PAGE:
When I look at my current phone (Samsung Galaxy S9), I find it amazing that a little over 20 years ago it would have been fantasy to have so much power in the palm of your hand. Our phones are really mini computers that we can use to make phone calls. And making phone calls on a device that doesn’t have to be connected to a wire was miraculous 40 years ago. I was born in the 1960s, and the technology advances made since then have felt like a 500- to 1,000- year leap. I remember wondering why anyone would need more than 46 mega bites of space on a hard drive. I just added an 8TB external hard drive to my home computer to store photos and music projects. And that’s on top of the 2TB and 4TB drives that are already full. Crazy times. But also amazing times.
There are many things that we can live without: extra money, going to movies, a house as big as the Jones. There are some things we can’t live without: food, water, air, and love. Studies have shown that without love, newborn babies stop thriving. There are so many different ways to show love: spouses and partners, friends, family, even complete strangers. The Beatles said all we need is love, and to some extent, they were right.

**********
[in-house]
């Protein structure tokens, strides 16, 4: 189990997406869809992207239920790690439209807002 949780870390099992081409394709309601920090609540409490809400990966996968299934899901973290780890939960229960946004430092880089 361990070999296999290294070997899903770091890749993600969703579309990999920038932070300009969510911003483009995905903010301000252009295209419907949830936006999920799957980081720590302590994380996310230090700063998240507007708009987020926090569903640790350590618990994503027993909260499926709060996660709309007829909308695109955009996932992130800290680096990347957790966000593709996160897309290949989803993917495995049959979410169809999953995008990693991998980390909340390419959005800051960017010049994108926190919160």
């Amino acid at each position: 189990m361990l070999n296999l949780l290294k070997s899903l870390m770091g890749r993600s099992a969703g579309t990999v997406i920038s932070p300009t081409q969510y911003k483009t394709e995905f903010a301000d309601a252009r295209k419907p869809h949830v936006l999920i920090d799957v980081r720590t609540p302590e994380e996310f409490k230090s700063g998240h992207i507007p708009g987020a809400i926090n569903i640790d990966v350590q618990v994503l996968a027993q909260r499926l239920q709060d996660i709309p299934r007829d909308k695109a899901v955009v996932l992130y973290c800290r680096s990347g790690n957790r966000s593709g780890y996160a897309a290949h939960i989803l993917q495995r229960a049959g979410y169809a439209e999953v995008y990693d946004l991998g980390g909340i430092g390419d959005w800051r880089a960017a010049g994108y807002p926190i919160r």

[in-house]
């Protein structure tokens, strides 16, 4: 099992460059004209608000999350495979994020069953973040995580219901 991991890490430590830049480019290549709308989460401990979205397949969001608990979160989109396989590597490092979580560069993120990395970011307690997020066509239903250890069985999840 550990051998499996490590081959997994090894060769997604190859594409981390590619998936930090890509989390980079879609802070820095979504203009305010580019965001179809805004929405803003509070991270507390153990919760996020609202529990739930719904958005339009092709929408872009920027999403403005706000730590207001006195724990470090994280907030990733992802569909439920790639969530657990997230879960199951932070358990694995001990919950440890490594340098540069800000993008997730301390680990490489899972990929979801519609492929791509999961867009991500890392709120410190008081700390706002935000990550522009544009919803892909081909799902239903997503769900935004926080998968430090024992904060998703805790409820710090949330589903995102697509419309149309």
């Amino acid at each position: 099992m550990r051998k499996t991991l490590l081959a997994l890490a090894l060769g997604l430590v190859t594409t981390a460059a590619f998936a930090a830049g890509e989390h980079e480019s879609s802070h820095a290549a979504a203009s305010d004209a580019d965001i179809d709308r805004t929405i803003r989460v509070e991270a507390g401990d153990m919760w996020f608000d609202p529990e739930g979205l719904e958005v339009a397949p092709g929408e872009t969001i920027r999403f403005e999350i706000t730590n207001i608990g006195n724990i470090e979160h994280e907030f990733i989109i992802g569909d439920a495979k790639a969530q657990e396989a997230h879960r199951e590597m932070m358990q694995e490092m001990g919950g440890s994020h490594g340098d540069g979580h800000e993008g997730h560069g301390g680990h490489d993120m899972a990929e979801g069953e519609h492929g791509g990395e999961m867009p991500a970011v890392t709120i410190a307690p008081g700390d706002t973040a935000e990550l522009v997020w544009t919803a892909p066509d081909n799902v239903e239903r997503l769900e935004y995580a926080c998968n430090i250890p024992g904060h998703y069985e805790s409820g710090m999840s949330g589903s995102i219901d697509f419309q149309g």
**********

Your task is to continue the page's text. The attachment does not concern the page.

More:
You are getting two post today because yesterday was too full to do a post (gone from 8 in the morning until 11 in the evening). And the first one today was for fun (see Thankful November 24th: Chocolate for reference.) This post will be much more serious. I’m sure that many people who follow this blog and read my posts are aware that I am a member of the Church of Jesus Christ of Latter-day Saints (sometimes known as the Mormon Church). I haven’t tried to make it a secret. I have also tried to not be overbearing about it. I was born and raised in Utah in a family that is very actively involved in this religion. When I was 22 years old, I served as a volunteer missionary to Wisconsin. I married my husband in the beautiful Mount Timpanogos Temple in American Fork, Utah. I have been living my religion as best as I can for almost 53-1/2 years. Having faith has grounded me, given me hope as I see things happening in the world around me, and provided me with a community wherever I have moved. I am a firm believer in Jesus Christ. I have faith in a Heavenly Father, who loves and knows me. I’m grateful for scriptures I can turn to for comfort and guidance during difficult times in my life.